When asked what one thing he would change to improve the education system, Microsoft founder Bill Gates said it was students’ intrinsic motivation about learning and their mindset toward it.
“The ideal is that the students [understand] that engaging in something fairly abstract and disconnected, like writing an essay or figuring out how to solve for x and y, will lead to them having a career that, in terms of freedom, [and] rewarding them economically … that it’s to a huge degree in their self-interest to engage in those things,” he told Jeffrey Goldberg, The Atlantic’s editor-in-chief, in a recent podcast.
Gates couched this by saying that for students to make these connections, they needed to be taught by highly knowledgeable teachers who are skilled at challenging them to work at the very edges of their ability.
But still. It’s notable that this idea is finally emerging that learning cannot be imparted to students via some magical form of instruction, but is a partnership that students enter into with their educators. This follows decades of simply throwing money and resources at high-risk populations and hoping for the best.
The question in education then becomes: How do we intrinsically motivate students?
Well, that part can’t actually be done. Students are rational actors, in the classic economic sense, and they see what’s going on in the adult world. It’s not hopeful.
A decade ago, it was thought that setting college-going expectations for potential first-generation university students was the best way to ensure high school and college graduation rates would soar.
That wasn’t untrue — both those numbers have gone up for low-income and nonwhite students. College completion, however, isn’t keeping up with the good news.
According to a recent analysis by the National Student Clearinghouse Research Center, 62 percent and 63.2 percent of white and Asian students, respectively, completed a degree or certificate within six years of entering a postsecondary institution, while Hispanic and black students graduated at rates of only 45.8 percent and 38 percent.
There are many factors causing this, including brown and black students entering college with poorer academic skills, low income and no family history of college.
But the net result is a slew of students of color bouncing back into their communities with no college degree and a mountain of student debt.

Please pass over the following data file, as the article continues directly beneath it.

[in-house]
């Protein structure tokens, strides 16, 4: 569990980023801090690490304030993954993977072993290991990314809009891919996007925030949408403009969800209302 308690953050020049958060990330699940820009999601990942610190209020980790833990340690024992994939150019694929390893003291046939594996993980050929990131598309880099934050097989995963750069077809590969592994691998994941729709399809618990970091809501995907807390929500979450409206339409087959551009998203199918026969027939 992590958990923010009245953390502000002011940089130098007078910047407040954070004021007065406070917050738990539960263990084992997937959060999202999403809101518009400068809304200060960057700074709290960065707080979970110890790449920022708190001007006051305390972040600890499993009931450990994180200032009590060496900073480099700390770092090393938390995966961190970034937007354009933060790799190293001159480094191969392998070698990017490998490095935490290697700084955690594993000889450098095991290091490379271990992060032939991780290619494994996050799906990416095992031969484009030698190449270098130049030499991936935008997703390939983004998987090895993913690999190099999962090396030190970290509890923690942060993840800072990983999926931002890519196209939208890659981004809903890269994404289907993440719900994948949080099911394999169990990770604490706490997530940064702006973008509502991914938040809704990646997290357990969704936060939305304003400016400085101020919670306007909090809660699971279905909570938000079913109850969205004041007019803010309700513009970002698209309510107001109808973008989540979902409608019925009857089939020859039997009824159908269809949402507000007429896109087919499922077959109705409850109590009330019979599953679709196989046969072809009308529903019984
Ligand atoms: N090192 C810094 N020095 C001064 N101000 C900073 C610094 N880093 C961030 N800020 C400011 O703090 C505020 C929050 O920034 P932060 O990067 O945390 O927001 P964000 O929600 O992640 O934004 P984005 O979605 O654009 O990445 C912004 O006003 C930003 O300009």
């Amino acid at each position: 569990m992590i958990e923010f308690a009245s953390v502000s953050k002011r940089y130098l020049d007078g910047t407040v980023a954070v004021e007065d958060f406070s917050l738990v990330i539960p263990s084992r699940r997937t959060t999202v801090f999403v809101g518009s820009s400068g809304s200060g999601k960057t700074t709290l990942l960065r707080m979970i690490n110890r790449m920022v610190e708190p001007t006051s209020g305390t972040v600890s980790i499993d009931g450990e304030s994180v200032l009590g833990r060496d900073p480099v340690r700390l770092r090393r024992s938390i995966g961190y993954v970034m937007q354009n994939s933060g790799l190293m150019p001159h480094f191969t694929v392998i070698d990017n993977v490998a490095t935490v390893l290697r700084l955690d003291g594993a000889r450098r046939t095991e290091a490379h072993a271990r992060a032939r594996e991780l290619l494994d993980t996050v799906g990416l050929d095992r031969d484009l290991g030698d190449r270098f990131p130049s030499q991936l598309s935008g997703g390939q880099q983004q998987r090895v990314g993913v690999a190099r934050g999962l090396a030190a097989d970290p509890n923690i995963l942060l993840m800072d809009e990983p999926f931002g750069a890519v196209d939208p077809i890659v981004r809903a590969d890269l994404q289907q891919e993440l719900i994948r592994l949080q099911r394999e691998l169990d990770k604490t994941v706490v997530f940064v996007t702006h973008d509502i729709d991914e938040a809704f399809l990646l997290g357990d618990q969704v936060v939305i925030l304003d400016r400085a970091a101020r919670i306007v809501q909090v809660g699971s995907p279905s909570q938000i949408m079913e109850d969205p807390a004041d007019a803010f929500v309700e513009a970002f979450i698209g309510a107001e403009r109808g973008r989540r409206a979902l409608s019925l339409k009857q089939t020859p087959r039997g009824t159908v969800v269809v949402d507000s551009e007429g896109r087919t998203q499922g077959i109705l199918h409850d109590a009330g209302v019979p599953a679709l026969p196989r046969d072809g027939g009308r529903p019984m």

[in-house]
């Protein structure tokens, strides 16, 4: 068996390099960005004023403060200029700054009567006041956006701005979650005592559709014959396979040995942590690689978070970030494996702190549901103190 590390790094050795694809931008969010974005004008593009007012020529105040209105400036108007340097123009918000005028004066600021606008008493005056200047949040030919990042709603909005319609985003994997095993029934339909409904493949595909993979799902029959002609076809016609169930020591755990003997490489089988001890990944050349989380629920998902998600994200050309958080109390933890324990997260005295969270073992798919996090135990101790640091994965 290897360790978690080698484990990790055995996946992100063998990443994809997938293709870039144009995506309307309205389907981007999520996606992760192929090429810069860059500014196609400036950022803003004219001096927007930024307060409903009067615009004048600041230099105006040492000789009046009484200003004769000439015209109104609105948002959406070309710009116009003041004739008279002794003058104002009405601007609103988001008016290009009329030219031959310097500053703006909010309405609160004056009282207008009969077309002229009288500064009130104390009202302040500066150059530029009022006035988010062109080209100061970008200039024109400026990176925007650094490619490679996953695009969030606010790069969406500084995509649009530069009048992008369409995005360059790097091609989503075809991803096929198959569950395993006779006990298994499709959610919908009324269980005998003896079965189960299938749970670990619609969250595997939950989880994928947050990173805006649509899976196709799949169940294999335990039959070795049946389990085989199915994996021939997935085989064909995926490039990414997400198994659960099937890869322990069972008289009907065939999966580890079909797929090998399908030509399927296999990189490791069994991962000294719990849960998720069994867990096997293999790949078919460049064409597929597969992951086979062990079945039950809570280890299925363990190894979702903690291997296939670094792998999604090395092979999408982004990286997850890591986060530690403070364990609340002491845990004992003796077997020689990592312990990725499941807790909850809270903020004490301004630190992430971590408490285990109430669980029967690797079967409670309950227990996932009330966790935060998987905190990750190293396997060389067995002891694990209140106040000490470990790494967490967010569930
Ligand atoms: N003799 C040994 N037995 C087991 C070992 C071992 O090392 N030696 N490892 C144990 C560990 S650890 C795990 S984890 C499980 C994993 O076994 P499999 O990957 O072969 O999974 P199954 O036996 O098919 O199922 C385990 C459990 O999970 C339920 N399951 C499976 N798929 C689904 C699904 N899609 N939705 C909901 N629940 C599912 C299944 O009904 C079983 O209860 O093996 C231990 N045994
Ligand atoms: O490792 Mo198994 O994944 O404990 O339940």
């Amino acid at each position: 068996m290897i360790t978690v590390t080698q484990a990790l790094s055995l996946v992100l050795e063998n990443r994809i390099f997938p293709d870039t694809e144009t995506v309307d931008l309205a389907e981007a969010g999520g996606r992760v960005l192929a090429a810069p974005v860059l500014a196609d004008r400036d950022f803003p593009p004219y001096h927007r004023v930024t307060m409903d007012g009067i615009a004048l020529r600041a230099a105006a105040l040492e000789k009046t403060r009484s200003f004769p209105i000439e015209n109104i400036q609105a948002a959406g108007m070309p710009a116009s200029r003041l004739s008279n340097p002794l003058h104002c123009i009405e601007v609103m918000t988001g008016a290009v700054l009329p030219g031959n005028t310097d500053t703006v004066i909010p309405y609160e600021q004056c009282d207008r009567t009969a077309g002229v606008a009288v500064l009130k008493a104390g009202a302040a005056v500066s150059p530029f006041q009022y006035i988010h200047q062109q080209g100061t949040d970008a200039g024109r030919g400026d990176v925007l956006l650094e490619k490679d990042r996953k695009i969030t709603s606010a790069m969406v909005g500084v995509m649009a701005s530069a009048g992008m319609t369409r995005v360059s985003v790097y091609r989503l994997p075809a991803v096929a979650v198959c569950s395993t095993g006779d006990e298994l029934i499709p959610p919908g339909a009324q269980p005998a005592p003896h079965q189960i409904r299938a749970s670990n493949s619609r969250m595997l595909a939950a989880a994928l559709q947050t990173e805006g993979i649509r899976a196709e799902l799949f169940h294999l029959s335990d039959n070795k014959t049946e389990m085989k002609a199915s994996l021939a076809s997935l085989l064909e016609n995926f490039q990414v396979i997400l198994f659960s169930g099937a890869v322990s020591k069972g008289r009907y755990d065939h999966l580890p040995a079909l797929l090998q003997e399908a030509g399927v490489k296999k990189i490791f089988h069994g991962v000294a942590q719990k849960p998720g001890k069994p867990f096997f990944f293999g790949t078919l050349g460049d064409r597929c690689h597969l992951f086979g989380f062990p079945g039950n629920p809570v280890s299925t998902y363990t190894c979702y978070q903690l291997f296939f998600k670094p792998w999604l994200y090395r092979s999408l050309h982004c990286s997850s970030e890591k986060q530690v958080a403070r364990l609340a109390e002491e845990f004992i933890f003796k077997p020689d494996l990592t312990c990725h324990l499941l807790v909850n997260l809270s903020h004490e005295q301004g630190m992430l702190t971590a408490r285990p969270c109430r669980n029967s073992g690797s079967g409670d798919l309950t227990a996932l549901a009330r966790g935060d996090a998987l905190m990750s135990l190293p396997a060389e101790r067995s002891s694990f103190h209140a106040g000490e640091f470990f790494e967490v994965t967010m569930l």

And in a family with no college graduates, it takes just one story about a sibling or cousin bombing out of university in debt to make post-secondary education a no-go.
Perhaps worse, though, is that at the same time that nonwhite students are being bombarded with the gospel of college as an economic booster, they also know that a degree doesn’t guarantee a better life.
Countless research has been done showing that nonwhites battle implicit and explicit bias in hiring — and no studies have yet proved that bias-reducing hiring practices and diversity training move the needle on making nonwhites a well-represented and included presence in work communities.
The opposite is true.
Oftentimes, after scaling the mountain of achievement and landing the lifelong dream of a good-paying job, those who have worked the hardest to succeed feel the worst about their professional lives.
A recent catalyst.org survey of 1,600 professionals working in corporate and noncorporate organizations found that 60 percent of the nonwhite people asked said they feel onguard at work, ready to deal with potential racial and/or gender bias.
In short, it’s not entirely fair to students to expect that they walk into school every day with the internal motivation necessary to master academic writing and algebraic concepts so they can eventually land a great job.
Though we should continue encouraging them, ultimately, students will be more self-motivated to achieve academically when the incentives of economic freedom and professional satisfaction become more apparent in their lives — and in their family’s lived experience.
Contact Esther Cepeda at firstname.lastname@example.org.